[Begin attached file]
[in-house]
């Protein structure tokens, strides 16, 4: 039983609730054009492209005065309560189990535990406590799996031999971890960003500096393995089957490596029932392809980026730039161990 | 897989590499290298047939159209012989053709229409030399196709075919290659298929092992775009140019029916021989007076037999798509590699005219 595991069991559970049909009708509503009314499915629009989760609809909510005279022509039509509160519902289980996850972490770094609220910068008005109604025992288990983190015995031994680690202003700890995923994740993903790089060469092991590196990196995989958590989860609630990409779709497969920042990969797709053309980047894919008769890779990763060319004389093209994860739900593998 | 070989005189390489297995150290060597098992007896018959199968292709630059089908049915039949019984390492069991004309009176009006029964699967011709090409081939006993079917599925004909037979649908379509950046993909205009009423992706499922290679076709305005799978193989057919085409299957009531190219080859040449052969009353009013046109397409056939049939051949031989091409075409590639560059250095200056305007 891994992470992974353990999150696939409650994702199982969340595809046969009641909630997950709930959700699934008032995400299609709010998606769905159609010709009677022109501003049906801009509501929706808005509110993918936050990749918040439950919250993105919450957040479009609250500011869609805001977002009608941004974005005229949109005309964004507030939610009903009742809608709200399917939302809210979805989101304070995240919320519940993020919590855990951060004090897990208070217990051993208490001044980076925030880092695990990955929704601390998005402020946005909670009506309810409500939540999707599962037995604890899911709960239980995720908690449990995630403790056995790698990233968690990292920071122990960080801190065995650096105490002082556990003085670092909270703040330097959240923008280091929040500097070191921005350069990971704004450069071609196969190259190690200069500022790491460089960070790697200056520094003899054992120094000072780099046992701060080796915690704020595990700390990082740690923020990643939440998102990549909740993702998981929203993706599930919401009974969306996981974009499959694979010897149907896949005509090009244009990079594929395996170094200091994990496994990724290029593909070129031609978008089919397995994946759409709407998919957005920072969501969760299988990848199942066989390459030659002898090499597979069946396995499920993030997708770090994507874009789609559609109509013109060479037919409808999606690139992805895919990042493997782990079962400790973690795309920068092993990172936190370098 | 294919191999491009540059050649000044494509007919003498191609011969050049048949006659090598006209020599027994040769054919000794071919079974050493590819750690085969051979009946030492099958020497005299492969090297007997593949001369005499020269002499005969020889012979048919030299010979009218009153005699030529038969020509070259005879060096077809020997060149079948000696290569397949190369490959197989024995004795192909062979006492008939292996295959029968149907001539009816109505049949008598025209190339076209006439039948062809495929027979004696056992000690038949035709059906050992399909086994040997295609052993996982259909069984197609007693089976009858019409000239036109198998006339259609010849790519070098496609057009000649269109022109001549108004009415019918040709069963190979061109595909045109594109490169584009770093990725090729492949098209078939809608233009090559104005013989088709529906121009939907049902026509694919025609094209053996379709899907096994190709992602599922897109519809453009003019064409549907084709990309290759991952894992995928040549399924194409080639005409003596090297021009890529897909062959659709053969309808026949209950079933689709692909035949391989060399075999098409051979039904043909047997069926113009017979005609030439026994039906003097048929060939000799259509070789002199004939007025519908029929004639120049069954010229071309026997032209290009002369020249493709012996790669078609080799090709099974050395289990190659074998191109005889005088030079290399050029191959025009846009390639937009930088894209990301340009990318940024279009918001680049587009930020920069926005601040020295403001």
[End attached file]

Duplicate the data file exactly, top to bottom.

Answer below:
[in-house]
């Protein structure tokens, strides 16, 4: 039983609730054009492209005065309560189990535990406590799996031999971890960003500096393995089957490596029932392809980026730039161990 | 897989590499290298047939159209012989053709229409030399196709075919290659298929092992775009140019029916021989007076037999798509590699005219 595991069991559970049909009708509503009314499915629009989760609809909510005279022509039509509160519902289980996850972490770094609220910068008005109604025992288990983190015995031994680690202003700890995923994740993903790089060469092991590196990196995989958590989860609630990409779709497969920042990969797709053309980047894919008769890779990763060319004389093209994860739900593998 | 070989005189390489297995150290060597098992007896018959199968292709630059089908049915039949019984390492069991004309009176009006029964699967011709090409081939006993079917599925004909037979649908379509950046993909205009009423992706499922290679076709305005799978193989057919085409299957009531190219080859040449052969009353009013046109397409056939049939051949031989091409075409590639560059250095200056305007 891994992470992974353990999150696939409650994702199982969340595809046969009641909630997950709930959700699934008032995400299609709010998606769905159609010709009677022109501003049906801009509501929706808005509110993918936050990749918040439950919250993105919450957040479009609250500011869609805001977002009608941004974005005229949109005309964004507030939610009903009742809608709200399917939302809210979805989101304070995240919320519940993020919590855990951060004090897990208070217990051993208490001044980076925030880092695990990955929704601390998005402020946005909670009506309810409500939540999707599962037995604890899911709960239980995720908690449990995630403790056995790698990233968690990292920071122990960080801190065995650096105490002082556990003085670092909270703040330097959240923008280091929040500097070191921005350069990971704004450069071609196969190259190690200069500022790491460089960070790697200056520094003899054992120094000072780099046992701060080796915690704020595990700390990082740690923020990643939440998102990549909740993702998981929203993706599930919401009974969306996981974009499959694979010897149907896949005509090009244009990079594929395996170094200091994990496994990724290029593909070129031609978008089919397995994946759409709407998919957005920072969501969760299988990848199942066989390459030659002898090499597979069946396995499920993030997708770090994507874009789609559609109509013109060479037919409808999606690139992805895919990042493997782990079962400790973690795309920068092993990172936190370098 | 294919191999491009540059050649000044494509007919003498191609011969050049048949006659090598006209020599027994040769054919000794071919079974050493590819750690085969051979009946030492099958020497005299492969090297007997593949001369005499020269002499005969020889012979048919030299010979009218009153005699030529038969020509070259005879060096077809020997060149079948000696290569397949190369490959197989024995004795192909062979006492008939292996295959029968149907001539009816109505049949008598025209190339076209006439039948062809495929027979004696056992000690038949035709059906050992399909086994040997295609052993996982259909069984197609007693089976009858019409000239036109198998006339259609010849790519070098496609057009000649269109022109001549108004009415019918040709069963190979061109595909045109594109490169584009770093990725090729492949098209078939809608233009090559104005013989088709529906121009939907049902026509694919025609094209053996379709899907096994190709992602599922897109519809453009003019064409549907084709990309290759991952894992995928040549399924194409080639005409003596090297021009890529897909062959659709053969309808026949209950079933689709692909035949391989060399075999098409051979039904043909047997069926113009017979005609030439026994039906003097048929060939000799259509070789002199004939007025519908029929004639120049069954010229071309026997032209290009002369020249493709012996790669078609080799090709099974050395289990190659074998191109005889005088030079290399050029191959025009846009390639937009930088894209990301340009990318940024279009918001680049587009930020920069926005601040020295403001």